Read more about this story: “The Man Who Stopped the Desert“. For additional information on re-greening the desert, check out these videos of renowned permaculturist Geoff Lawton growing fruits and vegetables in the Middle East.
This story is one example of the positive results that can happen when indigenous people gain and share the knowledge of land stewardship among themselves. This is not a story of the western world swooping in to save the day, rather it is an example of native wisdom built on the lived experiences of the people involved. Imagine the possibility of halting and reversing desertification around the world.
The eponymous “Mystical Magical Abracadabracal Daniel McDougal McDouglas McFly,” the first book in our series, follows Daniel McFly and his friends as they deal with de-forestation and band together to practice re-forestation. Book 2, “Oceans Alive,” follows the young environmental superheroes as they learn about ocean pollution and enlist their community to clean up the shoreline.
More about the books HERE.
Yacouba Sawadogo has been leading the efforts in Burkina Faso to reclaim the encroaching desert as a productive, biodiverse region by using methods such as tree intercropping.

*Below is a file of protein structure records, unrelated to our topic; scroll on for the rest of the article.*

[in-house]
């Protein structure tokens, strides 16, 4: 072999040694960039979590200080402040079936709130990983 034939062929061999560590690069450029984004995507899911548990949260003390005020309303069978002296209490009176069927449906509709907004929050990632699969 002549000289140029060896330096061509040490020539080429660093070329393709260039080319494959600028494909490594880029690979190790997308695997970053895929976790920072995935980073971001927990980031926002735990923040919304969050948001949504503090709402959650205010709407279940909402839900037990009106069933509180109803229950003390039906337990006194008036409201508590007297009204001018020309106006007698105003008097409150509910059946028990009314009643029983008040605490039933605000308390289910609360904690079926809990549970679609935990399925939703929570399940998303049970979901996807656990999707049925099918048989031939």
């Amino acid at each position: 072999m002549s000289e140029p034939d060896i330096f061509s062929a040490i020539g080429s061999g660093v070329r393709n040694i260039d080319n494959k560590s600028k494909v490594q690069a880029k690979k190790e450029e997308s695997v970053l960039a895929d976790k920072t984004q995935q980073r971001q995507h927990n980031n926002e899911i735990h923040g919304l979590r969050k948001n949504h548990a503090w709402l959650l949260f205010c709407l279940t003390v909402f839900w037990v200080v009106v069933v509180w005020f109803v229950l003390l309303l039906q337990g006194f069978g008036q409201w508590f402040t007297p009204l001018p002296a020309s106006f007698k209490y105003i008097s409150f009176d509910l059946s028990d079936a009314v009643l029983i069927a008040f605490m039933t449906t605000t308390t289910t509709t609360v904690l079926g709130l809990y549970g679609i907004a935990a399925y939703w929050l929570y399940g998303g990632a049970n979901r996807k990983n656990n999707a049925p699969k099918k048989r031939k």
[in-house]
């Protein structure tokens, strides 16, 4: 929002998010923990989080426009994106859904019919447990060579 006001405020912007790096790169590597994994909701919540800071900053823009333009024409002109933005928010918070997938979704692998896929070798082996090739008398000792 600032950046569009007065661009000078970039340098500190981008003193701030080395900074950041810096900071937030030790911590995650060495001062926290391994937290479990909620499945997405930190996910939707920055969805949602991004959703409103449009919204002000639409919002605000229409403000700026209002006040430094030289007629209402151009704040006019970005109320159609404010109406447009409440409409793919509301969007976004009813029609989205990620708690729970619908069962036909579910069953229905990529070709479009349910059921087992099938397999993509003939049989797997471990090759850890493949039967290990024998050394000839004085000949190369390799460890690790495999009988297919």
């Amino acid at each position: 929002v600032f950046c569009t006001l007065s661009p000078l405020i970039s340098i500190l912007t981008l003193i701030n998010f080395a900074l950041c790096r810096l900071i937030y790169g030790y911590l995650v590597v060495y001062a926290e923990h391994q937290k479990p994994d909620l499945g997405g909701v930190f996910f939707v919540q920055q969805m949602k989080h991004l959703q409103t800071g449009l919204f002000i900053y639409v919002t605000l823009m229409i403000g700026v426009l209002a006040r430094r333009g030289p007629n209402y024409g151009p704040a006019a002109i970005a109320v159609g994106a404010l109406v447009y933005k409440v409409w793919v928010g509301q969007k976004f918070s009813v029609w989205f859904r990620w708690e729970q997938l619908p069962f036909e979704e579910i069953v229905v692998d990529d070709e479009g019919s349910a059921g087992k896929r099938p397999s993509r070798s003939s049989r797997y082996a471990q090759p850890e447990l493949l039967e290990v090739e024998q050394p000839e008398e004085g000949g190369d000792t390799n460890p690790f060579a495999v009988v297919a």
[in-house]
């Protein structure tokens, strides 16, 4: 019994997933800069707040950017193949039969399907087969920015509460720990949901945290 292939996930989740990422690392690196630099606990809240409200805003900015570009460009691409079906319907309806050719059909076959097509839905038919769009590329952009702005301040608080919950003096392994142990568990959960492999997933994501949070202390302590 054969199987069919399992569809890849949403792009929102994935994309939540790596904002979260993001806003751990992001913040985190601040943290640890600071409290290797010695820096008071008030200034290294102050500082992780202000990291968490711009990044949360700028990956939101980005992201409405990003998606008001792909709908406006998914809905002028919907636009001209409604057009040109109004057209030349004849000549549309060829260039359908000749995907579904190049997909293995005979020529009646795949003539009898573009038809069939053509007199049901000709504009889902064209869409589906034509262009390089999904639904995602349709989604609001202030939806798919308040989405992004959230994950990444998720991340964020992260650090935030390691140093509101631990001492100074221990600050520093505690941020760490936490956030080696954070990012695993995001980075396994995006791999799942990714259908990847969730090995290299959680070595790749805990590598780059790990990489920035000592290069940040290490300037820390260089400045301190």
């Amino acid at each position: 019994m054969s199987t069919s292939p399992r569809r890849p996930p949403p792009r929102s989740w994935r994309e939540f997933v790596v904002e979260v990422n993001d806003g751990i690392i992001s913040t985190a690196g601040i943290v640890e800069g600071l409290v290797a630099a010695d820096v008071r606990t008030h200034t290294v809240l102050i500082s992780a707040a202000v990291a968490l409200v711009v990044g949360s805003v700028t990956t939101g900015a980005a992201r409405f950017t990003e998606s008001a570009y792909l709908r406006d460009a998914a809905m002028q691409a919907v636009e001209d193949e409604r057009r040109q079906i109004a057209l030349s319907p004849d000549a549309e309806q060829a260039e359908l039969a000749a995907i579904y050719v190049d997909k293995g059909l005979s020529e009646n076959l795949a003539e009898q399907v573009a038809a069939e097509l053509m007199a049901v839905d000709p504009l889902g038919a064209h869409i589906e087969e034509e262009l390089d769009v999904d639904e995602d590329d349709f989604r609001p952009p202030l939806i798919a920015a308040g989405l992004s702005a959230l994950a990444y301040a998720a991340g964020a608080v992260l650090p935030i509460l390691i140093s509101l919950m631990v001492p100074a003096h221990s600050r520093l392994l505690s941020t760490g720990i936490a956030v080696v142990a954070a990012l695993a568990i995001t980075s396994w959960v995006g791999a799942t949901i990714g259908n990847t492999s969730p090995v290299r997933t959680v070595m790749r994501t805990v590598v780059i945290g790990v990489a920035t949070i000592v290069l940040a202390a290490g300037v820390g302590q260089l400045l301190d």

As Sawadogo watched the devastation climate change was having on his 50 acre family farm, and after all other families had fled due to the droughts of the 1980s, he chose to stay and find ways to adapt to the hotter, drier weather. Motivated by necessity, Sawadogo began to practice and innovate methods of dealing with scarce rain. He and his colleagues dug zai, or shallow pits, around trees to collect the little rain that did fall and direct it toward the roots. He began to increase the size of his zai and add manure to the pits in the dry season, despite his neighbors’ critiques that it was a wasteful practice.
When the land began to reap the rewards of Sawadogo’s innovative practices, and his trees grew taller while new trees sprouted up around them, the criticism stopped. The new trees increased the vitality of the soil, enhancing production of his staple crops of millet and sorghum. This practice of agro-forestry provided food security for the Sawadogo family and the practice spread around the region.
These water-harvesting practices restored the water table in his farm and surrounding areas. Sawadogo saw the production of trees as a positive feedback loop, noting that “the more trees you have, the more you get.” The new trees have diversified his income, providing wood for building and furniture making, and as fuel for cooking.
This method of agroforestry has spread from village to village to the point where aerial photography of the regions now compared with those from the 1980s depict remarkably different terrain.
Hi! I'm Daniel
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The Mystical Magical Abracadabracal Daniel McDougal McDouglas McFly
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